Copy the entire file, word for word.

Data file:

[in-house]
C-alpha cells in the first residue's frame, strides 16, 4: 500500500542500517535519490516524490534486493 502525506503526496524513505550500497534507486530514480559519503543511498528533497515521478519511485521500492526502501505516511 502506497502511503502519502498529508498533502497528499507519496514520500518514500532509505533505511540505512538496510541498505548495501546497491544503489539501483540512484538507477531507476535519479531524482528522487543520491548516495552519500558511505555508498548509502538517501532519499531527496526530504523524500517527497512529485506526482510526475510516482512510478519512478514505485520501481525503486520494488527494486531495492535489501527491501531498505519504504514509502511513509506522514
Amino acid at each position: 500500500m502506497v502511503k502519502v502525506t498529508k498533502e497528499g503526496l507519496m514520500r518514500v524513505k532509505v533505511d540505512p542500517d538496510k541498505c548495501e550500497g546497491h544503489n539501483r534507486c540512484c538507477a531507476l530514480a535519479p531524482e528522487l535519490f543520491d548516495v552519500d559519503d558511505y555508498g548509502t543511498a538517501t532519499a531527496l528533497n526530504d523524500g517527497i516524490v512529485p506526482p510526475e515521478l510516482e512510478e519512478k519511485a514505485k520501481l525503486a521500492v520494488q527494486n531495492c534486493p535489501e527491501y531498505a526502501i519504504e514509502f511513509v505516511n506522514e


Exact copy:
[in-house]
C-alpha cells in the first residue's frame, strides 16, 4: 500500500542500517535519490516524490534486493 502525506503526496524513505550500497534507486530514480559519503543511498528533497515521478519511485521500492526502501505516511 502506497502511503502519502498529508498533502497528499507519496514520500518514500532509505533505511540505512538496510541498505548495501546497491544503489539501483540512484538507477531507476535519479531524482528522487543520491548516495552519500558511505555508498548509502538517501532519499531527496526530504523524500517527497512529485506526482510526475510516482512510478519512478514505485520501481525503486520494488527494486531495492535489501527491501531498505519504504514509502511513509506522514
Amino acid at each position: 500500500m502506497v502511503k502519502v502525506t498529508k498533502e497528499g503526496l507519496m514520500r518514500v524513505k532509505v533505511d540505512p542500517d538496510k541498505c548495501e550500497g546497491h544503489n539501483r534507486c540512484c538507477a531507476l530514480a535519479p531524482e528522487l535519490f543520491d548516495v552519500d559519503d558511505y555508498g548509502t543511498a538517501t532519499a531527496l528533497n526530504d523524500g517527497i516524490v512529485p506526482p510526475e515521478l510516482e512510478e519512478k519511485a514505485k520501481l525503486a521500492v520494488q527494486n531495492c534486493p535489501e527491501y531498505a526502501i519504504e514509502f511513509v505516511n506522514e